You have decided to bring a new furry companion into your home. But, you did not select just any furry friend but one that has been abused—emotionally, physically, or both. You want to give this animal a loving home environment. This is an admirable decision. Many animals are just laying around the shelters, hoping more people like you come along to save them. However, you need more than lots of love; you also need to understand and be fully prepared for the commitment you are about to make.
The American Society for the Prevention of Cruelty to Animals notes that animal abuse happens every 10 seconds in the United States. Keep in mind that not all cases of animal cruelty are reported. People are more likely to report abuse of dogs, cats, and horses than other types of animals.
What are some recommendations for you to consider when adopting an abused animal?
First, make sure you want to take this step. Talk it over with any family or friends who will be a part of the pet’s life. You all have to be onboard to accept the challenges and provide a smooth transition for your new loved one. Additionally, once you meet your pet in the shelter and decide to take your new friend home, you should keep to that decision. Changing your mind during the car ride home or a week later only adds more trauma to the suffering animal’s life.
Help your pet get adjusted to your home, both the physical space and the people who inhabit it. Given the abusive background, your pet may have trouble interacting with other animals and people for a while. Your pet could have anxiety and other emotional troubles that prevent comfortable social interactions. Provide a hiding space for the animal, perhaps a cardboard box and a blanket; your pet can spend time in this space, as needed. The natural reaction is to celebrate your new pet upon arrival with boisterous displays of affection and welcoming. For an abused animal this is usually too much, too soon. Make sure your pet has time alone to explore the new surroundings. Allow your pet to interact with other animals and people quietly, slowly, and individually.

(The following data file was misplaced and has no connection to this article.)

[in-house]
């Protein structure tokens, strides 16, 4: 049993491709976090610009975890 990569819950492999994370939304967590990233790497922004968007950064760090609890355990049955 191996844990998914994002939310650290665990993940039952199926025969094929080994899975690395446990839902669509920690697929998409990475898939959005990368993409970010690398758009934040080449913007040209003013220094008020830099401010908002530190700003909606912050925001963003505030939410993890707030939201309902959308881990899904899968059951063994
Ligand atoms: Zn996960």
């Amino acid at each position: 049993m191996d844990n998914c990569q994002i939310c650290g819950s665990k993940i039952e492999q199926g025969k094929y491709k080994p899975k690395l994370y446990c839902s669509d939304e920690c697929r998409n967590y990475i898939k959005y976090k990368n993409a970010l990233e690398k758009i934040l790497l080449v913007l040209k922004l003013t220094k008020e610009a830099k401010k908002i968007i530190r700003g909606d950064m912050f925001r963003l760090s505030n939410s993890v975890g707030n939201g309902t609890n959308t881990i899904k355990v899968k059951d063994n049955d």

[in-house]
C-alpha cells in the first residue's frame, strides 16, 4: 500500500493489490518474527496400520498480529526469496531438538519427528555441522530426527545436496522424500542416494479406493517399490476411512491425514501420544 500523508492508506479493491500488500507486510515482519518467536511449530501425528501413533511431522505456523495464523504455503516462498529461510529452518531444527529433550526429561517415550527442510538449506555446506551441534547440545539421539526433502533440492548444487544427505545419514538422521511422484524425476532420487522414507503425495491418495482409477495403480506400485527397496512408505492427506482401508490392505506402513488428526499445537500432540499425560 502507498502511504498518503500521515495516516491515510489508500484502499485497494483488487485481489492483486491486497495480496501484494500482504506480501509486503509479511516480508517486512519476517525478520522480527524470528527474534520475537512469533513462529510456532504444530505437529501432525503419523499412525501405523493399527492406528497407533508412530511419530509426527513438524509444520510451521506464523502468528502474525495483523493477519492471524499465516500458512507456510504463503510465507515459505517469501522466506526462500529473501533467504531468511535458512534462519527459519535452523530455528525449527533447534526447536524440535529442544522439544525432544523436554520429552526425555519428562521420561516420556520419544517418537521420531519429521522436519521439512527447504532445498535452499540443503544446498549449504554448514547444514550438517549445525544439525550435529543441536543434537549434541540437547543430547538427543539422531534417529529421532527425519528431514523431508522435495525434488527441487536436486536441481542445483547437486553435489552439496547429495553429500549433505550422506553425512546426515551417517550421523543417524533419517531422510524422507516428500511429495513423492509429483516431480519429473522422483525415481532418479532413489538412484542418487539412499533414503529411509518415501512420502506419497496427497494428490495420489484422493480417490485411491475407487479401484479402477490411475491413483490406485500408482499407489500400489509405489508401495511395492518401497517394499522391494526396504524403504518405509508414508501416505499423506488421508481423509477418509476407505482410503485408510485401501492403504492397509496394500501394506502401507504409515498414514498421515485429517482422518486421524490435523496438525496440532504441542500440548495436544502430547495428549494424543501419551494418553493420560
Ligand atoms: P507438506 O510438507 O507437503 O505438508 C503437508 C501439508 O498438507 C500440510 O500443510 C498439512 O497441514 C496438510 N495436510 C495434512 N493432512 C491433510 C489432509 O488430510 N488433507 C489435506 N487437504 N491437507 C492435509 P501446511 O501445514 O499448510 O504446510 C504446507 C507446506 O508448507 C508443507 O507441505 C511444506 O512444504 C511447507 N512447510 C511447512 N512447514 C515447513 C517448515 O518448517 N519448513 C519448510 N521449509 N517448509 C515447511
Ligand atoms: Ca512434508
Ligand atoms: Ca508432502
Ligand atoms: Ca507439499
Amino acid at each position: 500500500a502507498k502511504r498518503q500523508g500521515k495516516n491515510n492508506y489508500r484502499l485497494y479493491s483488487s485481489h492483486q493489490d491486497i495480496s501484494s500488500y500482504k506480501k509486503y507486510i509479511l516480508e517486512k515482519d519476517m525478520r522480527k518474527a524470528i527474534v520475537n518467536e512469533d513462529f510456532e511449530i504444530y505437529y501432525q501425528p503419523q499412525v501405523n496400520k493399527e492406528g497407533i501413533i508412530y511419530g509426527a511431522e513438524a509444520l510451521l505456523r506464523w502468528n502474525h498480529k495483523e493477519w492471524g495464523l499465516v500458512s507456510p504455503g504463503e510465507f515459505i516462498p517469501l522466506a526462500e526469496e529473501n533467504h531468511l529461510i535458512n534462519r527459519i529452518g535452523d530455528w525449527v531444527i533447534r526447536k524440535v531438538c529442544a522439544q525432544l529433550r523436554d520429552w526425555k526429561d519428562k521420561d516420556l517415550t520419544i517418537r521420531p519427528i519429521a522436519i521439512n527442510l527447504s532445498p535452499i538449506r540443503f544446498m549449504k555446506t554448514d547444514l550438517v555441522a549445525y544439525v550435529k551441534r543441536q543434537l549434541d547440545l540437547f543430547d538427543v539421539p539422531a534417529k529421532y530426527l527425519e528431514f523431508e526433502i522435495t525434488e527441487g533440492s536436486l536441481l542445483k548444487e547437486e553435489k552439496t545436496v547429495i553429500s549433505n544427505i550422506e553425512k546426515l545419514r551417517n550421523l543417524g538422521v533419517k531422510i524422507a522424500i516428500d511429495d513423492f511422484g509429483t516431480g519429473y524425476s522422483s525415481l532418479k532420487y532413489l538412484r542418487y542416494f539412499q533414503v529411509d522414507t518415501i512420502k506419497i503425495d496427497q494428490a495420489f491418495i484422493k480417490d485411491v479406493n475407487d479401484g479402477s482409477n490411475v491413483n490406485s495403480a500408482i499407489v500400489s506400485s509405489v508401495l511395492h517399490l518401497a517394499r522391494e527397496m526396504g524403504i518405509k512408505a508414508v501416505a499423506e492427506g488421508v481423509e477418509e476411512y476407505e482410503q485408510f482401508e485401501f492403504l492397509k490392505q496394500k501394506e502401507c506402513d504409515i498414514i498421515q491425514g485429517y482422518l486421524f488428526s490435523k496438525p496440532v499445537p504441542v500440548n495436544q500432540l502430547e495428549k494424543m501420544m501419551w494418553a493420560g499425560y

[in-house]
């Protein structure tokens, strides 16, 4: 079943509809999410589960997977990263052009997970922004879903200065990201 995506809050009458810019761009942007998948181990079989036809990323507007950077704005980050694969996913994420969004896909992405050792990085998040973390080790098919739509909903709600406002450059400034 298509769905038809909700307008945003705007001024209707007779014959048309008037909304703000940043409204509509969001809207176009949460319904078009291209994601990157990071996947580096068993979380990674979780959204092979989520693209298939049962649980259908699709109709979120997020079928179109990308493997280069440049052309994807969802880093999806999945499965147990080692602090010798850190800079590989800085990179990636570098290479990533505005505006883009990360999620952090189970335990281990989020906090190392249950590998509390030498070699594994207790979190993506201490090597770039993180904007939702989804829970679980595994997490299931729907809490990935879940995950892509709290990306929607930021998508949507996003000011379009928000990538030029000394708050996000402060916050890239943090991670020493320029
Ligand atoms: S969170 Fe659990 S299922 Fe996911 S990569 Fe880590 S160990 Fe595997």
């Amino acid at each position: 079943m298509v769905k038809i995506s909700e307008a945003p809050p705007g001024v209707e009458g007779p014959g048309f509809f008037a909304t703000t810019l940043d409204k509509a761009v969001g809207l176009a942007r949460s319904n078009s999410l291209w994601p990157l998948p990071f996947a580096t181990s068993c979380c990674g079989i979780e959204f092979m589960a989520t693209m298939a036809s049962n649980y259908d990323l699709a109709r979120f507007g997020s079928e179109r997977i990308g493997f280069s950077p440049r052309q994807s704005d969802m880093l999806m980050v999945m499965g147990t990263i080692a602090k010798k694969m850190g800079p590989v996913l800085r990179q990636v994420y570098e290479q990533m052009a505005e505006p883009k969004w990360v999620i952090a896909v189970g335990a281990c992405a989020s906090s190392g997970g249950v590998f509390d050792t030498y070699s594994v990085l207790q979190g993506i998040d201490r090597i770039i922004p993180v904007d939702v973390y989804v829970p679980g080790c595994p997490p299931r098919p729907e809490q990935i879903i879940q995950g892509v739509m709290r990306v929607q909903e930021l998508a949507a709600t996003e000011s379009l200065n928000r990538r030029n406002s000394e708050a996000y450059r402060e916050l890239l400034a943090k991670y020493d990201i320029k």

Training your pet requires patience and positive rewards, such as treats. You can never have too many treats! Negative approaches, even when the punishment seems to fit the crime, can only further traumatize your pet. Plus, studies show that positive reinforcement of an animal, with a history of abuse or not, provides much stronger results than harsh punishments. If hiring a professional trainer with experience in abused animals is financially viable, consider doing so. A group training program might be a challenge unless you feel your pet’s interactions with other animals have improved. You can always obtain a second opinion from your veterinarian.
Work as a team with your veterinarian and your pet to make sure your animal’s emotional and physical ailments receive the most effective treatment. Maybe your pet has an old wound that is still healing, or perhaps your pet’s emotional trauma warrants medication. Staying on top of check-ups keeps your pet on the right track to recovery. If you observe any behavior that strays from what you have come to expect from your pet, please tell the veterinarian right away.
Model loving behaviors, so your pet can be in the presence of stability. This includes showing kindness to your family members and other animals in the house. Make sure your home environment is as peaceful and structured as possible. Over time, your pet can learn to adapt to the loving situation you provide and, finally, thrive rather than merely survive.